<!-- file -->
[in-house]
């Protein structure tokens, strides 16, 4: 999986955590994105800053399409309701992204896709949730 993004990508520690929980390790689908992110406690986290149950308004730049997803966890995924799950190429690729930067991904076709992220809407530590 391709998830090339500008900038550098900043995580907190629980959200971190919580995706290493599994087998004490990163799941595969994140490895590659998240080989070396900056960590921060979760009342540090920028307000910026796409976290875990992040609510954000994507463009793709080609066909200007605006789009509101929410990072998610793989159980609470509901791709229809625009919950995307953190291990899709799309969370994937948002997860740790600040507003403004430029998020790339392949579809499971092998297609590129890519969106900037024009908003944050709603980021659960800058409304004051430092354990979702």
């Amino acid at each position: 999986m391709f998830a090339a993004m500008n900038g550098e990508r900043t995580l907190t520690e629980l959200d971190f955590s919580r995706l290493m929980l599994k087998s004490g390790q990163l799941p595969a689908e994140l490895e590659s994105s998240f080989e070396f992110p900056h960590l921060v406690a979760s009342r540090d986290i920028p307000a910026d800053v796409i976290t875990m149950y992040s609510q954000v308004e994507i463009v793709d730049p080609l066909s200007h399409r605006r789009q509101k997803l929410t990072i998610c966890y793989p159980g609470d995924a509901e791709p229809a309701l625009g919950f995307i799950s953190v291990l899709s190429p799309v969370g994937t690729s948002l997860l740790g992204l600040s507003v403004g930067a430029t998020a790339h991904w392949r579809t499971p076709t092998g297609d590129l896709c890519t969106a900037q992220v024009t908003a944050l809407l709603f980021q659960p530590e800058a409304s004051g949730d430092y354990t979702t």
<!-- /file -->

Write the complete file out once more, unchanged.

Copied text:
[in-house]
């Protein structure tokens, strides 16, 4: 999986955590994105800053399409309701992204896709949730 993004990508520690929980390790689908992110406690986290149950308004730049997803966890995924799950190429690729930067991904076709992220809407530590 391709998830090339500008900038550098900043995580907190629980959200971190919580995706290493599994087998004490990163799941595969994140490895590659998240080989070396900056960590921060979760009342540090920028307000910026796409976290875990992040609510954000994507463009793709080609066909200007605006789009509101929410990072998610793989159980609470509901791709229809625009919950995307953190291990899709799309969370994937948002997860740790600040507003403004430029998020790339392949579809499971092998297609590129890519969106900037024009908003944050709603980021659960800058409304004051430092354990979702």
């Amino acid at each position: 999986m391709f998830a090339a993004m500008n900038g550098e990508r900043t995580l907190t520690e629980l959200d971190f955590s919580r995706l290493m929980l599994k087998s004490g390790q990163l799941p595969a689908e994140l490895e590659s994105s998240f080989e070396f992110p900056h960590l921060v406690a979760s009342r540090d986290i920028p307000a910026d800053v796409i976290t875990m149950y992040s609510q954000v308004e994507i463009v793709d730049p080609l066909s200007h399409r605006r789009q509101k997803l929410t990072i998610c966890y793989p159980g609470d995924a509901e791709p229809a309701l625009g919950f995307i799950s953190v291990l899709s190429p799309v969370g994937t690729s948002l997860l740790g992204l600040s507003v403004g930067a430029t998020a790339h991904w392949r579809t499971p076709t092998g297609d590129l896709c890519t969106a900037q992220v024009t908003a944050l809407l709603f980021q659960p530590e800058a409304s004051g949730d430092y354990t979702t």